# Transportation, Transshipment, and Assignment Problems

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Transportation, Transshipment, and Assignment Problems
Part 2 Deterministic Decision Models Chapter 6 Transportation, Transshipment, and Assignment Problems

Learning Objectives After completing this chapter, you should be able to: Describe the nature of transportation, transshipment, and assignment problems. Formulate a transportation problem as a linear programming model. Use the transportation method to solve problems with Excel. Solve maximization transportation problems, unbalanced problems, and problems with prohibited routes. Solve aggregate planning problems using the transportation model. Copyright © 2007 The McGraw-Hill Companies. All rights reserved.

Learning Objectives (cont’d)
After completing this chapter, you should be able to: Formulate a transshipment problem as a linear programming model. Solve transshipment problems with Excel. Formulate an assignment problem as a linear programming model. Use the assignment method to solve problems with Excel. Copyright © 2007 The McGraw-Hill Companies. All rights reserved.

Transportation Problems
A distribution-type problem in which supplies of goods that are held at various locations are to be distributed to other receiving locations. The solution of a transportation problem will indicate to a manager the quantities and costs of various routes and the resulting minimum cost. Used to compare location alternatives in deciding where to locate factories and warehouses to achieve the minimum cost distribution configuration. Copyright © 2007 The McGraw-Hill Companies. All rights reserved.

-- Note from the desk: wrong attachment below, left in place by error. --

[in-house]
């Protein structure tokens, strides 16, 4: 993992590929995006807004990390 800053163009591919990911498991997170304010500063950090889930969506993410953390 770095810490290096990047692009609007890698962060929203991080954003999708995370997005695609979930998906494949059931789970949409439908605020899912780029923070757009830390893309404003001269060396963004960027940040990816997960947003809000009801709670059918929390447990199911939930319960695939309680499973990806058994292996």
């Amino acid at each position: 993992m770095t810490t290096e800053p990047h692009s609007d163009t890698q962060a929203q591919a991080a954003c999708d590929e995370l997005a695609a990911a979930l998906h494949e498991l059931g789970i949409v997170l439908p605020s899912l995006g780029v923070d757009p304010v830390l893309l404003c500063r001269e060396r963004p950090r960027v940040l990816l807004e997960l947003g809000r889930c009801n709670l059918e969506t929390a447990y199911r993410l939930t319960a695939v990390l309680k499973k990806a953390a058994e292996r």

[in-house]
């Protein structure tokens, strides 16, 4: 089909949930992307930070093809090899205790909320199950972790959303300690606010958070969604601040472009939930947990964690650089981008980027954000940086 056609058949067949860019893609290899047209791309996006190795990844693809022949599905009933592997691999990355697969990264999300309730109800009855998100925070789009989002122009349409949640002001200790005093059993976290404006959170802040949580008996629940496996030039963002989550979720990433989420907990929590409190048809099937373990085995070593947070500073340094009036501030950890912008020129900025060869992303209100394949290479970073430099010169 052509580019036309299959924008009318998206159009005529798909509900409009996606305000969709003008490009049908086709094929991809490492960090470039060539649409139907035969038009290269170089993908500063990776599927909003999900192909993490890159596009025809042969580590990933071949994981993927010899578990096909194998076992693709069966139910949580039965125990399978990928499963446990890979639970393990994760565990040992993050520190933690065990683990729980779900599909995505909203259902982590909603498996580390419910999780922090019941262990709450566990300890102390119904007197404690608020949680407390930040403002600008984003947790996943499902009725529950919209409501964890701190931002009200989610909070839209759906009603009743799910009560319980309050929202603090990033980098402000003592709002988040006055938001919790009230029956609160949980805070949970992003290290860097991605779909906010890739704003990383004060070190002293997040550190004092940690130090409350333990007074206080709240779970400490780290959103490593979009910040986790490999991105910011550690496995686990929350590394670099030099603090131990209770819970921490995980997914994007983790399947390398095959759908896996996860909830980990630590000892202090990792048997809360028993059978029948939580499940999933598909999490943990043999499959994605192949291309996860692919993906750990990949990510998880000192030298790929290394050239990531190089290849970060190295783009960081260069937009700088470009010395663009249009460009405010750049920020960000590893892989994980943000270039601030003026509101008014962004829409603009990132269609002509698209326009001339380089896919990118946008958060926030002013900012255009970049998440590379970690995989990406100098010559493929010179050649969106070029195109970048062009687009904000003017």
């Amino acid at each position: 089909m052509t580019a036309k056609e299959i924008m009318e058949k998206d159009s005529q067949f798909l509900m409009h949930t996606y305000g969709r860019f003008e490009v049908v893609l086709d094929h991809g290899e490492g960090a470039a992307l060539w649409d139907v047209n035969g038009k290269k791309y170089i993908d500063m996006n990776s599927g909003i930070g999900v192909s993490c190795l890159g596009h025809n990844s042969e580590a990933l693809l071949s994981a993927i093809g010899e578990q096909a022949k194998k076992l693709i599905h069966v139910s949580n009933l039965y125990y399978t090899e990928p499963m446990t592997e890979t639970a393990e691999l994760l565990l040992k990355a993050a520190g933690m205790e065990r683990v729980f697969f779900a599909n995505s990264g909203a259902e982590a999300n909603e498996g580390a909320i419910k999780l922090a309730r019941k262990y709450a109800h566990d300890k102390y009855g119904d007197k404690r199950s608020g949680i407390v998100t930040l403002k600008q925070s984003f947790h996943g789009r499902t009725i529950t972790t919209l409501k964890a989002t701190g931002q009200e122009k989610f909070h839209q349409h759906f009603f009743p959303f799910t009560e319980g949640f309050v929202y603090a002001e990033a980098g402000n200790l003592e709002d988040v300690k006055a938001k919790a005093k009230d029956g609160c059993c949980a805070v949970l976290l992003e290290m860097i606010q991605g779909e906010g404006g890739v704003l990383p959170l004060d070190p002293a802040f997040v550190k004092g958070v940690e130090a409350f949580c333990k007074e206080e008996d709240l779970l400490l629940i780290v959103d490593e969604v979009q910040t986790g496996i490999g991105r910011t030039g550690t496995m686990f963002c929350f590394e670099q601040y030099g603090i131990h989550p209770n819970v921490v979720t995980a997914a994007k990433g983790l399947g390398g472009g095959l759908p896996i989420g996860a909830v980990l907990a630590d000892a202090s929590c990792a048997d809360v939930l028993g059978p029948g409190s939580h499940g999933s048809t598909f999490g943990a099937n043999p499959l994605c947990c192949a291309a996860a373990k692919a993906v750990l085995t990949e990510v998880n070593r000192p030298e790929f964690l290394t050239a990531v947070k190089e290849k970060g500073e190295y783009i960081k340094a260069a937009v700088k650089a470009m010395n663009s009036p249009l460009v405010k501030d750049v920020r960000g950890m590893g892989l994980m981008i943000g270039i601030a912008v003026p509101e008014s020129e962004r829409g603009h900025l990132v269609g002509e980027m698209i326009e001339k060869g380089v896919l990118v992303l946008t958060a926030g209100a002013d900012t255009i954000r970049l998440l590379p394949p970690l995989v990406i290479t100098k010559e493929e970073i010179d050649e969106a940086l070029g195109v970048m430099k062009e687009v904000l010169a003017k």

Formulating the Model A transportation problem
Typically involves a set of sending locations, which are referred to as origins, and a set of receiving locations, which are referred to as destinations. To develop a model of a transportation problem, it is necessary to have the following information: Supply quantity (capacity) of each origin. Demand quantity of each destination. Unit transportation cost for each origin-destination route. Copyright © 2007 The McGraw-Hill Companies. All rights reserved.

Transshipment Problems
A transportation problem in which some locations are used as intermediate shipping points, thereby serving both as origins and as destinations. Involve the distribution of goods from intermediate nodes in addition to multiple sources and multiple destinations. Copyright © 2007 The McGraw-Hill Companies. All rights reserved.

Assignment Problems The Assignment-type Problems